As of writing this, we’ve had 2 of our 4 inspections. In the city of Cleveland, you pull a general permit for building alterations and then additional permits for each of the mechanicals: electric, plumbing, and HVAC (Heating Ventilation Air Condition). So each of these four forms have an associated inspector that will come through for those systems. Often times that inspector will be a former or even current tradesperson in that field. Our plumbing inspector, for example, was a plumber for over 30 years prior to working for the city. So far, so good. Our electrical checked out and the inspector said it looked really nice and professional. Likewise, our plumbing looks good too. The only negatives so far are that we need to hardpipe the gas hot water heater into the gas line (it’s currently hooked up with one of those flex hoses) and two hanging pipes need to be strapped in the basement. Both of those things we can do and have checked on the final inspection because they’re not hidden behind walls. Our HVAC inspection will be pretty simple. It’s just examining a couple of ducts we moved around and a vent line I put into the kitchen for an exhaust hood over the stove. The general inspection then is everything else: structural changes, proper insulation, proper installing of various doors, windows, and whatnot.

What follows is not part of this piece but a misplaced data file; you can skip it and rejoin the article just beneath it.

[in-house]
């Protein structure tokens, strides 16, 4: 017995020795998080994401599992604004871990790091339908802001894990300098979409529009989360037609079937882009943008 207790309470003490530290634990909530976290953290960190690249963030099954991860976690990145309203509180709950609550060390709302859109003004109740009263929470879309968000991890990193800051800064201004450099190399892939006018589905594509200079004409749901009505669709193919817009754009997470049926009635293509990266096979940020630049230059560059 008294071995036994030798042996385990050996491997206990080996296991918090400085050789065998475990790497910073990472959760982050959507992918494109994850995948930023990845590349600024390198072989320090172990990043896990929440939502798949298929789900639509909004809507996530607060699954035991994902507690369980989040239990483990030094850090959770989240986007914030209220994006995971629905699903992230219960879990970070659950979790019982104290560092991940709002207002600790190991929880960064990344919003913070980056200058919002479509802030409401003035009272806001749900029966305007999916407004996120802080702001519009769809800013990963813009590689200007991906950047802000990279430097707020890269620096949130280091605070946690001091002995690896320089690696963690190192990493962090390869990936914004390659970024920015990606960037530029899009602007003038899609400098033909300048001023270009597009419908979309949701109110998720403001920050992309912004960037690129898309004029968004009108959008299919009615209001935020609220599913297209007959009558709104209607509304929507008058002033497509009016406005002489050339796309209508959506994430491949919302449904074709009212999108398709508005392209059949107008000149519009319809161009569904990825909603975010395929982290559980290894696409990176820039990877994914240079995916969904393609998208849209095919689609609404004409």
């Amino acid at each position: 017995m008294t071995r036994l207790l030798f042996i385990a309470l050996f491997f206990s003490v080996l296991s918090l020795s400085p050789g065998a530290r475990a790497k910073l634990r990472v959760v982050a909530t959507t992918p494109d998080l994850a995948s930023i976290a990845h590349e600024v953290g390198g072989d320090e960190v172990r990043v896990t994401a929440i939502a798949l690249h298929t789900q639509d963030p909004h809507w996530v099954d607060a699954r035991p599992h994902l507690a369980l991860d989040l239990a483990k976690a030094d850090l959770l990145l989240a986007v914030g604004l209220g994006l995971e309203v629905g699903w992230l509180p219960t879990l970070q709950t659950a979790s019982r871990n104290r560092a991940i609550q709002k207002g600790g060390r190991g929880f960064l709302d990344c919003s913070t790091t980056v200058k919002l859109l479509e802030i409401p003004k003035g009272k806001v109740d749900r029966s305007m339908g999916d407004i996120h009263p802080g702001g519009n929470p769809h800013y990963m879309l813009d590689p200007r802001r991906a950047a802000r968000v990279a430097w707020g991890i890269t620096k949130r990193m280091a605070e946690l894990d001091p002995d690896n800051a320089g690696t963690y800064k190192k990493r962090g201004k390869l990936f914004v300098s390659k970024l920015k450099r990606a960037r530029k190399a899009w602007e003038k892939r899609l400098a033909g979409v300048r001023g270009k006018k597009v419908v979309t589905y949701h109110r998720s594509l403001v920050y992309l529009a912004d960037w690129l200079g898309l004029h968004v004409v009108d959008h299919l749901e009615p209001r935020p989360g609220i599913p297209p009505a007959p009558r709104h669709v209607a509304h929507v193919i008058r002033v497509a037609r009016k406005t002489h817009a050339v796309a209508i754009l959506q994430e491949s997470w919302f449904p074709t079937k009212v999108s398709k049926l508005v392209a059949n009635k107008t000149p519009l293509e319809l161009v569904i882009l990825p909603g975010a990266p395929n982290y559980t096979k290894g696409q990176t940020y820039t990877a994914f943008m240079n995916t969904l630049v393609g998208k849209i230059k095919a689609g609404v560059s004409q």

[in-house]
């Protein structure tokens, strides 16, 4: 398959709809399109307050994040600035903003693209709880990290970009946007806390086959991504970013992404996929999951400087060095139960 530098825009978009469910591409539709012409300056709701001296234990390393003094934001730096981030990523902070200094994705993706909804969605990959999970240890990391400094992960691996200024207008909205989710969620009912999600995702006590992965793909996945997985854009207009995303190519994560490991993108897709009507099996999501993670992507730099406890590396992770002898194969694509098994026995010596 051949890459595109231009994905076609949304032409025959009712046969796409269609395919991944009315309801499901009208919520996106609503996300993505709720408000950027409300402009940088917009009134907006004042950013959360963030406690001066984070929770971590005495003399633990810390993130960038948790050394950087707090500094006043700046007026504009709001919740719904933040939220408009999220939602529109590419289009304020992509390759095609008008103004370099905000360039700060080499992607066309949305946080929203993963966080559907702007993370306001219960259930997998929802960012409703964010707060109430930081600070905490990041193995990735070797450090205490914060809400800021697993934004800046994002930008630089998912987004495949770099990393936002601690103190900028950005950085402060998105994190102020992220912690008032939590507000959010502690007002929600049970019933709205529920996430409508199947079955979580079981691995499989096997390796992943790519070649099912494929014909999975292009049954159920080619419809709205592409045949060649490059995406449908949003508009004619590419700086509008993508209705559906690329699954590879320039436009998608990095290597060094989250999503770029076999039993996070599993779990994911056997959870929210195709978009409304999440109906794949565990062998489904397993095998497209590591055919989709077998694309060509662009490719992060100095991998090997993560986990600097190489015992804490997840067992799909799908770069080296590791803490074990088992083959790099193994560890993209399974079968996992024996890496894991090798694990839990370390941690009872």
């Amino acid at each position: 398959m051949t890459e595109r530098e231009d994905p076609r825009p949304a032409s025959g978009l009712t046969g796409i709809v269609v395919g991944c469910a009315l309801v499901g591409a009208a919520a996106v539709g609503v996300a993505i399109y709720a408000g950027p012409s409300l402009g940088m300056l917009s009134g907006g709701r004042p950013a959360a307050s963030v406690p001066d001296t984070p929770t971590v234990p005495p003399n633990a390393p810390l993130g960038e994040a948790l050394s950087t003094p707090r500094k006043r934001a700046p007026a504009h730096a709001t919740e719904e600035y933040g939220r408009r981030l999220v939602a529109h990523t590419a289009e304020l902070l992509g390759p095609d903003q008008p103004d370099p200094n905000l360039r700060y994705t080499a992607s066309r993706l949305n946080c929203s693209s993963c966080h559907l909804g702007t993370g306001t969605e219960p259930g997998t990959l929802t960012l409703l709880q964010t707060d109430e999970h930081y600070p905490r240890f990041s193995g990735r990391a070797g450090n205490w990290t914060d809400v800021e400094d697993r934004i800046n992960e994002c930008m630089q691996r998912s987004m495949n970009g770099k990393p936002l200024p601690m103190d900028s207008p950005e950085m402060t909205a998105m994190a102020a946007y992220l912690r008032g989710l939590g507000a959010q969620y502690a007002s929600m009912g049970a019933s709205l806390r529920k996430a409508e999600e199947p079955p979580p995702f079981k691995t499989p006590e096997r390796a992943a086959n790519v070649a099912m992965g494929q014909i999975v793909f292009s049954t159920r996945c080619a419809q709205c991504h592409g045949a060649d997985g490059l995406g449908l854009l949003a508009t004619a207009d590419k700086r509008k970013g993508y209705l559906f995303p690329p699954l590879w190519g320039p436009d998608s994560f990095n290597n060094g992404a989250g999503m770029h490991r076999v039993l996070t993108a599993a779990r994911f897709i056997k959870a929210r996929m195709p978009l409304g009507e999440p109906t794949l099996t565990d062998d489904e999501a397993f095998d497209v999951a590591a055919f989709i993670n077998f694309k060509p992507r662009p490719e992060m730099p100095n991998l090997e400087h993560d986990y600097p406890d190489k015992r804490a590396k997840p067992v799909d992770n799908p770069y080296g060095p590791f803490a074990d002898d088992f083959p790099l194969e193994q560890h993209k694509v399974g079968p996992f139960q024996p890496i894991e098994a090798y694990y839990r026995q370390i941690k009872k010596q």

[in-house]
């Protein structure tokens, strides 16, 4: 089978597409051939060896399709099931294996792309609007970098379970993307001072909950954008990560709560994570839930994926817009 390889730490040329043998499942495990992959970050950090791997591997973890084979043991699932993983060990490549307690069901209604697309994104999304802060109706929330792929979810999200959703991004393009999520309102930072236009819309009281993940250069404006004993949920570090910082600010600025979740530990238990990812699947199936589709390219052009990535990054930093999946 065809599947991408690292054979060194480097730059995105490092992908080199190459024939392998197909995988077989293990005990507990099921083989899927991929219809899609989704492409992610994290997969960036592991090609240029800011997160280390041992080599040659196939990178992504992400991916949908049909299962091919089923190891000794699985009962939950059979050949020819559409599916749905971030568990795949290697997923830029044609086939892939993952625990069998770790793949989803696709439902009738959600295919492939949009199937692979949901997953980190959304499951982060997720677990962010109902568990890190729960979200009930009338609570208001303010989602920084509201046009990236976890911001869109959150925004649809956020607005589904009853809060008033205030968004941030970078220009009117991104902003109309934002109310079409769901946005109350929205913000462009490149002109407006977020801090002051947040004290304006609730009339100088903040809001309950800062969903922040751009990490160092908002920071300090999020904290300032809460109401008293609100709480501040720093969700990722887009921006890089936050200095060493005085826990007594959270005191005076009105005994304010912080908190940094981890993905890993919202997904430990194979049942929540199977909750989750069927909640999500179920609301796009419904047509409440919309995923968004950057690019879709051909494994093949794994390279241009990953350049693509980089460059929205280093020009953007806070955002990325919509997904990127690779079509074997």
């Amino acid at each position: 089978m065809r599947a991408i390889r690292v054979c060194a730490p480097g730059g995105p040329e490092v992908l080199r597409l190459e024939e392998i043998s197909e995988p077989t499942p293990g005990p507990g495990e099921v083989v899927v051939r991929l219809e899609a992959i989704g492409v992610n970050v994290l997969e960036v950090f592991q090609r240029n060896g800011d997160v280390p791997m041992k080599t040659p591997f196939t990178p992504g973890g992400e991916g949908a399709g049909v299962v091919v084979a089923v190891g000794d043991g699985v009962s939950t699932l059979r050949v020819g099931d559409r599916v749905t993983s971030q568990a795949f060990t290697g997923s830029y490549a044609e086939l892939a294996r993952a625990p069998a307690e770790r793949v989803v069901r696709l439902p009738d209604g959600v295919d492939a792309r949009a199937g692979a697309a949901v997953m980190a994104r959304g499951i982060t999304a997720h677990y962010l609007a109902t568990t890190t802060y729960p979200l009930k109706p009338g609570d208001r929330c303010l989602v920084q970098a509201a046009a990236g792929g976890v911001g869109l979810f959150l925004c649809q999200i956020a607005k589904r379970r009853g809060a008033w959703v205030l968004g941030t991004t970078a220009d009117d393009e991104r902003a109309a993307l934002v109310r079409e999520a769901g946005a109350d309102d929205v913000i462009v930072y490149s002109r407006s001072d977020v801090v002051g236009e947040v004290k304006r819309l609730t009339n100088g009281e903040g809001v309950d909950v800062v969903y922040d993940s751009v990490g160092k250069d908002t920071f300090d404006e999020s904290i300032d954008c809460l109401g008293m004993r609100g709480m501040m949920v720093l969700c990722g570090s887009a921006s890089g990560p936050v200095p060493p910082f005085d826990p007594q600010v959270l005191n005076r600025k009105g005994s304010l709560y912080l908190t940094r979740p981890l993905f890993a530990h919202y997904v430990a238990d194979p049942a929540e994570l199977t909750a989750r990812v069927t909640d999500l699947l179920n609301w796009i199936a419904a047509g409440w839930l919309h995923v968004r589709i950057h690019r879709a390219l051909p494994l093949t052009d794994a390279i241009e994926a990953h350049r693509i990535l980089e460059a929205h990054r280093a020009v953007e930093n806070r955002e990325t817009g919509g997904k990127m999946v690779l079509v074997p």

Once we clear this hurdle, we can literally finish everything. It’ll open a torrent of drywalling, flooring, painting, tiling, and all manner of fun stuff. In the mean time, we’re working on finishing around the edges. We’re doing things like patching drywall damage in bedrooms and prepping the floors for sanding and staining. Unfortunately, due to recent scandals in the county over the last 5 years plus the recession, Cleveland has dramatically reduced their headcount in the inspector’s office, so getting on people’s schedule has been slow going.